Home Business News Opening up share schemes could give a £2.4 billion boost to UK economy

Opening up share schemes could give a £2.4 billion boost to UK economy

by Thea Coates Finance Reporter
27th Feb 24 12:51 pm

Ahead of the Spring Budget on 6 March, experts are calling on the Chancellor to widen employee share schemes in order to generate a £2.4 billion boost to the UK economy.

After Sir Graham Brady and some of Britain’s biggest listed companies put pressure on the chancellor to unlock a “new wave of employee share ownership”, Ifty Nasir, founder and CEO of equity management Vestd, is spearheading a campaign to enable more businesses to supercharge their growth.

In last year’s Spring Budget, the Treasury launched a consultation on the Save As You Earn (SAYE) and Share Incentive Plan (SIP) employee share schemes to “improve the schemes and expand their use by making it easier for businesses to set them up and offer them out to staff.”

Vestd’s analysis shows that if 250,000 more businesses set up share schemes, it could generate a £2.4 billion boost to the UK economy.

Ifty Nasir, founder and CEO of Vestd, said:

“The government is looking to re-create a culture of equity ownership in the UK and employee share schemes are one of the easiest ways to drive this investment.

“Just 16,000 businesses currently operate one of the four share schemes backed by the government and there are a number of easy changes that the chancellor could make in his Spring budget to drive increased participation.”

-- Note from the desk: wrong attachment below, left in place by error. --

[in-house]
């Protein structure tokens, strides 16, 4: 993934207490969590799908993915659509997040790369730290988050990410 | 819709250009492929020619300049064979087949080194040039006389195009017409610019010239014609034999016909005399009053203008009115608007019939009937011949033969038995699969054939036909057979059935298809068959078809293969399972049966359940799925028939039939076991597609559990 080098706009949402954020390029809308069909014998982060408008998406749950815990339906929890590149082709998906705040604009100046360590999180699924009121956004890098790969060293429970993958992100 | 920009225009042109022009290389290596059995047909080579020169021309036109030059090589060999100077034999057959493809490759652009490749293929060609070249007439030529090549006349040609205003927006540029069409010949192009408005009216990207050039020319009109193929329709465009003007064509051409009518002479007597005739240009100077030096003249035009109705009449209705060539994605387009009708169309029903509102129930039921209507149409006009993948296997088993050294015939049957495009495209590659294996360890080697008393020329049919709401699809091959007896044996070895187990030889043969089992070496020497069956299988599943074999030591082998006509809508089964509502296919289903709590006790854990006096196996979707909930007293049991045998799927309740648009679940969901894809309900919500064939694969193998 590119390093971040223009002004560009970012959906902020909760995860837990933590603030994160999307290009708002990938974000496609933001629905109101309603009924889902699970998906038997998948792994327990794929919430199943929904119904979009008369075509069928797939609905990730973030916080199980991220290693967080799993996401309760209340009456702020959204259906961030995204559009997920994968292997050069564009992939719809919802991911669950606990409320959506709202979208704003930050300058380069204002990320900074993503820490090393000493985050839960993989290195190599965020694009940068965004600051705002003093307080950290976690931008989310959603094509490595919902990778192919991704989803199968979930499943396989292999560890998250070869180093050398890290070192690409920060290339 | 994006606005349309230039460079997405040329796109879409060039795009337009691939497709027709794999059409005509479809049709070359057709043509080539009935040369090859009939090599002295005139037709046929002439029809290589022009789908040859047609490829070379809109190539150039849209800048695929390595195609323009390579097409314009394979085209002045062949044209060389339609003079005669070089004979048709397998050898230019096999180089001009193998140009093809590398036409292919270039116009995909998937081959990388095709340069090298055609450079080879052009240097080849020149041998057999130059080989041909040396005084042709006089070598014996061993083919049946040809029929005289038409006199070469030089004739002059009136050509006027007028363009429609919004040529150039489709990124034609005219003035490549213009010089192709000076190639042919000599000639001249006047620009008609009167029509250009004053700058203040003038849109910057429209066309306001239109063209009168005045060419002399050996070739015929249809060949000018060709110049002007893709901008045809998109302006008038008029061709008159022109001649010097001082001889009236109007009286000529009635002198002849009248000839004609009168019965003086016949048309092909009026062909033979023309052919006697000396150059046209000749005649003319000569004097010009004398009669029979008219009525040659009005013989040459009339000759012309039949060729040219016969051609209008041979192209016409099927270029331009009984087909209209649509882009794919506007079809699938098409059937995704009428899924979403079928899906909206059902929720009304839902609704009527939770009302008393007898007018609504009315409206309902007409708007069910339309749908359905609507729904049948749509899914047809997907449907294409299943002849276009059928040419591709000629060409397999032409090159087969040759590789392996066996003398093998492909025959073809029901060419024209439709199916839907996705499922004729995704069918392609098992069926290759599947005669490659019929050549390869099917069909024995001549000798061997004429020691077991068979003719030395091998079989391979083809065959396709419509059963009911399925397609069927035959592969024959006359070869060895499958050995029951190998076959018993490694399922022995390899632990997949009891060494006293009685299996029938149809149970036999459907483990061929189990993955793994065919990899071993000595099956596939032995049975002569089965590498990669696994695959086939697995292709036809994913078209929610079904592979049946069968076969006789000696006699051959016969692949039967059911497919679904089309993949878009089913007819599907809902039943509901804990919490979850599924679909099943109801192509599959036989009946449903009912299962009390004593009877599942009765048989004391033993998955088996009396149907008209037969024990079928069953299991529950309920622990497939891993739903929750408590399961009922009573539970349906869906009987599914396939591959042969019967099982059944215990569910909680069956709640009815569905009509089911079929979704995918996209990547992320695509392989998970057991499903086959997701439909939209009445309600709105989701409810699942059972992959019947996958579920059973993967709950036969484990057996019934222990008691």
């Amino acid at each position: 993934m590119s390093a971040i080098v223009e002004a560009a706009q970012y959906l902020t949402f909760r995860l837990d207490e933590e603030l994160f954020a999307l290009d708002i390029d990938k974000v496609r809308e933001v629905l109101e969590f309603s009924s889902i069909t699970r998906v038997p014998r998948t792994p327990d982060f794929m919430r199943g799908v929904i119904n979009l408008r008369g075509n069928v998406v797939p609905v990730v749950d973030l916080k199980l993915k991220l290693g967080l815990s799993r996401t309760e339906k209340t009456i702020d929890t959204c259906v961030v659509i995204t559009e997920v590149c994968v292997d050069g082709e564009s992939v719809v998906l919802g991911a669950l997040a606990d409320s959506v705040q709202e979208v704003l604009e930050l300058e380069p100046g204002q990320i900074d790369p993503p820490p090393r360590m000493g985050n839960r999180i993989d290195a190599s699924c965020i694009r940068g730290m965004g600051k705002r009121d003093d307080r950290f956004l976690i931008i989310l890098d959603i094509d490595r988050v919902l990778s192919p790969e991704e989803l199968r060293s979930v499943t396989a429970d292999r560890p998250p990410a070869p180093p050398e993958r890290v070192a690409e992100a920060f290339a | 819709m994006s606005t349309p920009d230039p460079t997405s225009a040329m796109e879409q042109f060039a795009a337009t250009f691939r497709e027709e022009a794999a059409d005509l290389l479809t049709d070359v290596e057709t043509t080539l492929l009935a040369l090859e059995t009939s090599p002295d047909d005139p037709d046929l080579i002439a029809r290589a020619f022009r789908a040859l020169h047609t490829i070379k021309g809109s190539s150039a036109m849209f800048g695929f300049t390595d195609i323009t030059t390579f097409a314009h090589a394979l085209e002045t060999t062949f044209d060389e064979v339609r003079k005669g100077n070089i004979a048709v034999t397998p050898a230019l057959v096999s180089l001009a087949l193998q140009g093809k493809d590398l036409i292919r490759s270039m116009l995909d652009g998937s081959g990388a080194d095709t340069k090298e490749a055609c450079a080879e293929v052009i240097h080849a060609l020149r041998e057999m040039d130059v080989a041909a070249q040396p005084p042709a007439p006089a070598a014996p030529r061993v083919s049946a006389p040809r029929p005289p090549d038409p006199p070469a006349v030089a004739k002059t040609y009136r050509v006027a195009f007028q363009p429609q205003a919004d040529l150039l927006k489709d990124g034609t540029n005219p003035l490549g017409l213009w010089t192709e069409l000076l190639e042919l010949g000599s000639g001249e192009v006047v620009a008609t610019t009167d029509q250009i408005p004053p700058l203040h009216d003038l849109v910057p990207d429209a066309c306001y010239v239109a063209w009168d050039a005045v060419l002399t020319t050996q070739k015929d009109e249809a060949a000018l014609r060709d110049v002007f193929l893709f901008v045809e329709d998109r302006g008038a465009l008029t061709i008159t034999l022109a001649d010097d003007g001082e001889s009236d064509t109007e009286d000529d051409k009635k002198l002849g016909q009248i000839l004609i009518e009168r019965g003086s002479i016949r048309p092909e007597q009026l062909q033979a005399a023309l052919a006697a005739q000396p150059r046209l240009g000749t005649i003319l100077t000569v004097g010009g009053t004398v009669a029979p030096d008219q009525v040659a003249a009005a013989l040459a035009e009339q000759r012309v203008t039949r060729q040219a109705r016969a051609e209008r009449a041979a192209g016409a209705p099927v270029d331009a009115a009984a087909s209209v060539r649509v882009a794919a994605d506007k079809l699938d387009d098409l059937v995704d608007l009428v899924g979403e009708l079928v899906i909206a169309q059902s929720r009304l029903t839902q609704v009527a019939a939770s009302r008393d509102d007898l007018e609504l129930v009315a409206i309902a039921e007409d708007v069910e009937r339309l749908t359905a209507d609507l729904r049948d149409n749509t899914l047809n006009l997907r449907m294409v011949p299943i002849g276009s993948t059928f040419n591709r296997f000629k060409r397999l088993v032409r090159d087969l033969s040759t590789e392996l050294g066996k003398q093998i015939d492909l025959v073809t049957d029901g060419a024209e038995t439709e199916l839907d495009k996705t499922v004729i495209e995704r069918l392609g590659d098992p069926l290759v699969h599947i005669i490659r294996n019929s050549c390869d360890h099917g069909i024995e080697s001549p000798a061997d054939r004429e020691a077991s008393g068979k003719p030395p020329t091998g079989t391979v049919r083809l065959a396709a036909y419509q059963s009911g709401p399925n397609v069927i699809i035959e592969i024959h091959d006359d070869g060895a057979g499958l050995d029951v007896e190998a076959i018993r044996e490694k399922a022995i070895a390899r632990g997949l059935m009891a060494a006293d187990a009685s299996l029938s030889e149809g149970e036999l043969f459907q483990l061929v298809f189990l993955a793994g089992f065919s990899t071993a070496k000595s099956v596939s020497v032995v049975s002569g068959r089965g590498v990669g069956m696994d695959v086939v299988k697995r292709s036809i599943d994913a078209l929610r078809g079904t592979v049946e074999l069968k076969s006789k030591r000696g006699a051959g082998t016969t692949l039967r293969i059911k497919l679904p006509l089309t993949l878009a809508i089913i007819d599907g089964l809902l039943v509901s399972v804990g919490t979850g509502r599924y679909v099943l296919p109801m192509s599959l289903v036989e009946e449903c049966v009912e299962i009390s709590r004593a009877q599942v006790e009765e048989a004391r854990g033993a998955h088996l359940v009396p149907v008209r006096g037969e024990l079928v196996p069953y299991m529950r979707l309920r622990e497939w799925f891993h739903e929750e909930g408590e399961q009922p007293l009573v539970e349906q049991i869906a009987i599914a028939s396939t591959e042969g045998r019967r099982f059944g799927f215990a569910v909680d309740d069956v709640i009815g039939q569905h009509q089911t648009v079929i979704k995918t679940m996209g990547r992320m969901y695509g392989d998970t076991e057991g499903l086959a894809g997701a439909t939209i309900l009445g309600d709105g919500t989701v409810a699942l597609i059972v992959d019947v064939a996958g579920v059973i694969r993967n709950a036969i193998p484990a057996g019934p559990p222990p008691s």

Business leaders and Tory grandees have already called for the chancellor to slash the five year ‘holding period’ in the schemes, and Ifty is calling for wider reforms to drive investment.

He added:

“The chancellor will be looking for opportunities to cut taxes and a 1% corporate tax cut to businesses that create a share scheme would be a huge incentive for

“The Enterprise Management Incentive (EMI) is the most popular share scheme by far, but it’s currently restricted from part-time workers and contractors, as well as being eligible to businesses with less than 250 employees or £30 million of assets.

“The economy is currently plagued by low productivity and struggles to recruit talented staff, and widening access to these schemes would offer a huge boost – giving people a stake in the company their work for is an incredibly powerful motivator.”

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